Understanding Popular Icon’s Influences on Modern Art

Popular culture has been at the root of visual art for decades. Visual art, over the past 30 years, has evolved from something that distinguishes classes of people to something that brings different people together. Music and visual art has been married in the hip hop world ever since Michael Jackson’s iconic ‘Thriller’ Music video. Now every single has corresponding cover art and a simulating music video. Graffiti, graphic design and photography have taken over the urban art community.

But the history of the marriage between more traditional art and current popular culture is not new. This entered the art world for the first time in the early 1960’s with the Pop Art movement. The leaders of this movement are Andy Warhol, Roy Lichtenstein and James Rosenquist. More academically thought of as Post-Abstract expressionist, this art birthed what is today’s art.

By creating paintings or sculptures of mass culture objects and media stars, the Pop art movement blurred the boundaries between “high” art and “low” culture. The concept that there is no hierarchy of culture and that art may borrow from any source has been one of the most influential characteristics of Pop art.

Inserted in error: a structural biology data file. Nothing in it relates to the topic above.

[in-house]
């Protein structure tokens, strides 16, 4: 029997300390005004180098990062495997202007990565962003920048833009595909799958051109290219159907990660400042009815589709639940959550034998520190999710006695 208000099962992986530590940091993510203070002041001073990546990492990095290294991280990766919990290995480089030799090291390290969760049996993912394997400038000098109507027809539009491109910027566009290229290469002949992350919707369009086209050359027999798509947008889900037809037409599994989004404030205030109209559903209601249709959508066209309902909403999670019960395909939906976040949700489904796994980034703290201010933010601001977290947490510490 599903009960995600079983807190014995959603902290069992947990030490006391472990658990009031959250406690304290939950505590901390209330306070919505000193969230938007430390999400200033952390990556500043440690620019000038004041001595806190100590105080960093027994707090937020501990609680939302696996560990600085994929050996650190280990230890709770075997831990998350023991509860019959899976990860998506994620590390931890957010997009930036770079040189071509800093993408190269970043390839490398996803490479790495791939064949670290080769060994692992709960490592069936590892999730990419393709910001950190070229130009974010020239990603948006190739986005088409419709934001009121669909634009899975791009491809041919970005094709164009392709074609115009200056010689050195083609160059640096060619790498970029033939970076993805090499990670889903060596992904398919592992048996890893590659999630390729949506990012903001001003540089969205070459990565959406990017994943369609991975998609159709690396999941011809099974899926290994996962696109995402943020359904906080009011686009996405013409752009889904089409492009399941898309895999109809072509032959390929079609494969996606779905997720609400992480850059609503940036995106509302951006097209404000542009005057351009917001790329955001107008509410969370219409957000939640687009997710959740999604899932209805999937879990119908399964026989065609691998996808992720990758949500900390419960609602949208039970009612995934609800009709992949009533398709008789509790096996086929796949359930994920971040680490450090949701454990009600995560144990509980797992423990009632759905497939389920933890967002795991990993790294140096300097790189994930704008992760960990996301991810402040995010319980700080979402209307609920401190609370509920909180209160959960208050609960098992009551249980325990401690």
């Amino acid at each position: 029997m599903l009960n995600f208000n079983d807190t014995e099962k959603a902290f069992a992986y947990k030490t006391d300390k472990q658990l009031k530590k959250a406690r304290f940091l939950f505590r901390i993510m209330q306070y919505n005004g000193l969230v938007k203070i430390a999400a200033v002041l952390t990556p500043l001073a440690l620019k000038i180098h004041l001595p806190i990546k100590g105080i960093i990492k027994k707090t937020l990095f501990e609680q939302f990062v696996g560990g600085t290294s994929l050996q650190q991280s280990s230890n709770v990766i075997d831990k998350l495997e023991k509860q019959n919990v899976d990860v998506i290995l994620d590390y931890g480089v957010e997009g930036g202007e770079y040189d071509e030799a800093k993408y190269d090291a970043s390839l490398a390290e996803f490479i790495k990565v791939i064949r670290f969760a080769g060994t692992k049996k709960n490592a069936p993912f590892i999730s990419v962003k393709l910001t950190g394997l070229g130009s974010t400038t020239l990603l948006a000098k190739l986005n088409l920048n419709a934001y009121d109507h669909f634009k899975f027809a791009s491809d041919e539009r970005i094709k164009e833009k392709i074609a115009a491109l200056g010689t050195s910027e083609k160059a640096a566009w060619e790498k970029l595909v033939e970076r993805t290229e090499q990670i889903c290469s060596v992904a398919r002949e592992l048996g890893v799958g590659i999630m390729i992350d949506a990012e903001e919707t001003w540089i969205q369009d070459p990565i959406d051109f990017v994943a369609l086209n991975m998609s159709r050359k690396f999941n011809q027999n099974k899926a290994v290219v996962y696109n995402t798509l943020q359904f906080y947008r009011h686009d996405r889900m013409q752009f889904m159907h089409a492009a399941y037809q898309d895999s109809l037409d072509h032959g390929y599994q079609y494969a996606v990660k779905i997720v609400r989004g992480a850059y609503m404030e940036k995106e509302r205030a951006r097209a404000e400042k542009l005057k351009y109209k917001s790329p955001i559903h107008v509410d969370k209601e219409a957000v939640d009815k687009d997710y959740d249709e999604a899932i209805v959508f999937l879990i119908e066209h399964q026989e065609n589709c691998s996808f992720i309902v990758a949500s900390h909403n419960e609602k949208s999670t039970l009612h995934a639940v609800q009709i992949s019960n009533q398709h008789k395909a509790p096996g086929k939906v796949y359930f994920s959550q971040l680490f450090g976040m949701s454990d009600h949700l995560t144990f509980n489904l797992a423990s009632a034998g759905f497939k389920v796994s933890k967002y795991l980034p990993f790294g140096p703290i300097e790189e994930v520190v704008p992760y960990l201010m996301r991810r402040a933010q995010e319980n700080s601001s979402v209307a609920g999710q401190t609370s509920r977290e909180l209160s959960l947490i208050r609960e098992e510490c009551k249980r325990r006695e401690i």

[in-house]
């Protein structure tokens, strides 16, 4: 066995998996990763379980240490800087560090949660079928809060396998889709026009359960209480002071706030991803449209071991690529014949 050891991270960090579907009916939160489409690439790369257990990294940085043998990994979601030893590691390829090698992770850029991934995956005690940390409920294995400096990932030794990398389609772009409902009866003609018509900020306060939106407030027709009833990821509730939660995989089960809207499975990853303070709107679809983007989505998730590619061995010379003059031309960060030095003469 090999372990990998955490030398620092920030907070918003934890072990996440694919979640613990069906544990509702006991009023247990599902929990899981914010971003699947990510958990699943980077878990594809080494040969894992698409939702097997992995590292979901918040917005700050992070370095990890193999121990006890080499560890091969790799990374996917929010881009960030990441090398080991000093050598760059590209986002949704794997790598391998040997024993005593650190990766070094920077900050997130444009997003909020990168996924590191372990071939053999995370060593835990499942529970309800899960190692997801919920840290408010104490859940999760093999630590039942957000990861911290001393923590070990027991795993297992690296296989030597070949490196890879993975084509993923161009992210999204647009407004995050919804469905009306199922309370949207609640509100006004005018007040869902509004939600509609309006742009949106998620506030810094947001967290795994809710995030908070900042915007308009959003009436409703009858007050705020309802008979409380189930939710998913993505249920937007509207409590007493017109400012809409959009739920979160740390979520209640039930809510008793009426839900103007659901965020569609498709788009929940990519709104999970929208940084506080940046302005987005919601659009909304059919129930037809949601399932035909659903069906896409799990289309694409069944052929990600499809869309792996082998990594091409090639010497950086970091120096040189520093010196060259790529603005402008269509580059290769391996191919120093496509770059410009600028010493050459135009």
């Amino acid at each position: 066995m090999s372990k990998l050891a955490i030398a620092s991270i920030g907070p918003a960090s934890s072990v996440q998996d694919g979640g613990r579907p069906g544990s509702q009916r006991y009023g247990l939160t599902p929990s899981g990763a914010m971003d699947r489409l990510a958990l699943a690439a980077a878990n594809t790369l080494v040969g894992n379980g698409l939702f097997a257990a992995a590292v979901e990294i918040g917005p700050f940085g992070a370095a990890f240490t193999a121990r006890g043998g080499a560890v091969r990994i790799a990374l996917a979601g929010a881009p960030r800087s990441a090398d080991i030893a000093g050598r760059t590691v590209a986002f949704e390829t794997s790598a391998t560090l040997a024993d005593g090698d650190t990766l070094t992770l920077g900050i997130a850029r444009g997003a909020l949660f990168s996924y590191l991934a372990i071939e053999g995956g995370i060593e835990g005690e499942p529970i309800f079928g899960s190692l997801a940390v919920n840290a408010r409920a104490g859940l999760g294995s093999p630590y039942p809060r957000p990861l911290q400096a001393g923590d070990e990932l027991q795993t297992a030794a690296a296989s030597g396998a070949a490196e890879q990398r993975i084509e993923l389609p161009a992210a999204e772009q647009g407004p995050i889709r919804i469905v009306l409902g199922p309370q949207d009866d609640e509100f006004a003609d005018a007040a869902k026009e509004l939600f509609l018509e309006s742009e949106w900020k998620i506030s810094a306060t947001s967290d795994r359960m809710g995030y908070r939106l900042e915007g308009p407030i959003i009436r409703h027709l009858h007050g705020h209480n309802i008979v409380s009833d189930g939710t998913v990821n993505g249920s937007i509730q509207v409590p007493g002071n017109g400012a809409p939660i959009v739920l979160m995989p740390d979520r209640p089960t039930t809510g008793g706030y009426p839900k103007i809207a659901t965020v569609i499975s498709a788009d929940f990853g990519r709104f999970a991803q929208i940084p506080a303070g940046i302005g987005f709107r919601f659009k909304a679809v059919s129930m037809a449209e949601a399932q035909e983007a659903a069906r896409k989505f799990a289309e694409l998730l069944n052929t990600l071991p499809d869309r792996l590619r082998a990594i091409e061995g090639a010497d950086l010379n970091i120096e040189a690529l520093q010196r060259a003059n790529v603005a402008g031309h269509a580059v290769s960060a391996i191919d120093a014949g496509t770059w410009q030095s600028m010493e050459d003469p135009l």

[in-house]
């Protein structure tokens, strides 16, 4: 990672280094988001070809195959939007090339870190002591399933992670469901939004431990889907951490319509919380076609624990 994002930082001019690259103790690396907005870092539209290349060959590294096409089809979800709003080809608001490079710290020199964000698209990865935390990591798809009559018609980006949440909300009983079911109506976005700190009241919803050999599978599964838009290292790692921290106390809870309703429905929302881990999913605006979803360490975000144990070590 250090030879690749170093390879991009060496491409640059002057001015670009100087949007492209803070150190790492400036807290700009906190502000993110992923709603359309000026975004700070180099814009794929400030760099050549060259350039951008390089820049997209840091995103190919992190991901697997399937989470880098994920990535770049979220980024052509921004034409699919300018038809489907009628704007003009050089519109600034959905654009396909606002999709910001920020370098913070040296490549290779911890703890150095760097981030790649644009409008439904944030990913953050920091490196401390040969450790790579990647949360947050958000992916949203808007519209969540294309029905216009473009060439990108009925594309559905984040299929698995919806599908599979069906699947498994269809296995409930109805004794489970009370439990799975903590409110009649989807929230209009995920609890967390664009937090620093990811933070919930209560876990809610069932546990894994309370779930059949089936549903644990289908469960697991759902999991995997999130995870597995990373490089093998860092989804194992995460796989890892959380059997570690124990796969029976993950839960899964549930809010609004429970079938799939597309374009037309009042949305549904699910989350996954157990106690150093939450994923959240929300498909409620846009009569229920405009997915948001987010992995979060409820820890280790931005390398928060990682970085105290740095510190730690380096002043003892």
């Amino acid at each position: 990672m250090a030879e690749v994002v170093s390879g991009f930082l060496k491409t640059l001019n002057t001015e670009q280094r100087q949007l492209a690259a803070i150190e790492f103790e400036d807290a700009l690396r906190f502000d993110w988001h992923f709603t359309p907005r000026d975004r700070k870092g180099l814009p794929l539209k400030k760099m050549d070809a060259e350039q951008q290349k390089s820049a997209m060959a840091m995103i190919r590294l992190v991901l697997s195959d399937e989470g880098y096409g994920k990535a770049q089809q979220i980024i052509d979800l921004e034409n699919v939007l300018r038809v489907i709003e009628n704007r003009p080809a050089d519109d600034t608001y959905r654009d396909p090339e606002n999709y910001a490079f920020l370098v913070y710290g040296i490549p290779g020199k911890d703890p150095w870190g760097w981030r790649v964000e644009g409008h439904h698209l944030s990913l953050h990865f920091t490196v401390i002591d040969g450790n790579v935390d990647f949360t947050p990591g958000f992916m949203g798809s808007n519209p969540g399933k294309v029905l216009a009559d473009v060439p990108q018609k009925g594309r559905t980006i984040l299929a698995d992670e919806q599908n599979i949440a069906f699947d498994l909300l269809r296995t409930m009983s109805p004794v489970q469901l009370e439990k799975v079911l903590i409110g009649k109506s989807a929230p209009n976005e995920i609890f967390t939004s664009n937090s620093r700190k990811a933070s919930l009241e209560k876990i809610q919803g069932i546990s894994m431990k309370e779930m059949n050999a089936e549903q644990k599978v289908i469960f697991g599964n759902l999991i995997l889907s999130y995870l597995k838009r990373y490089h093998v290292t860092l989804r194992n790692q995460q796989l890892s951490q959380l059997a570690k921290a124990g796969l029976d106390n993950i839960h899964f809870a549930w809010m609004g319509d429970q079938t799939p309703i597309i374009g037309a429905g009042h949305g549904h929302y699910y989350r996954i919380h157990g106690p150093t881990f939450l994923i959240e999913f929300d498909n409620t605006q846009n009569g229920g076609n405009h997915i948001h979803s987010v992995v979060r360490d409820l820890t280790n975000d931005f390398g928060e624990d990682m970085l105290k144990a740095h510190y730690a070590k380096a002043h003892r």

Dave Pollot, David Rendon, and David Murray are bringing that connection between popular culture and visual art back to the forefront. Each in unique and interesting ways. This is in addition to the eye opening work of Amit Shimoni, Alex Solis, and Machonis.


David Rendon

French artist David Rendon celebrated traditional American ads by splashing modern day pop stars over them. Through their music, the likes of Kanye West, Beyoncé, Michael Jackson, and Outkast have grown to become worldwide symbols of American pop culture. This is a stark contrast from the past, where fictional icons and domestic brands – Rosie the Riveter, Uncle Sam, Palmolive – were all but cultural ambassadors for the U.S. Rendon’s advertisement present contemporary pop culture symbols across a series of boldly-colored illustrated posters.

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Dave Pollet

Thrift store paintings are either something you buy or something you don’t. Artist Dave Pollot is one of those people that does buy them. He also puts his own twist into them by incorporating pop culture icons in the middle of landscapes and older works. Pollot’s figures range from the Millennium Falcon, to Harry Potter and Ron Weasley in the flying Ford Anglia, to Optimus Prime.

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David Murray

Perhaps the most hypebeast worthy artist of our list, David Murray makes culture icons dress like streetwear enthusiasts. Murray illustrates from Batman to Biggie and 2Pac rocking select pieces from recent YEEZY, Vetements, Givenchy, Juun.J and Maison Margiela collections.


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Jelani Arthur Williamson

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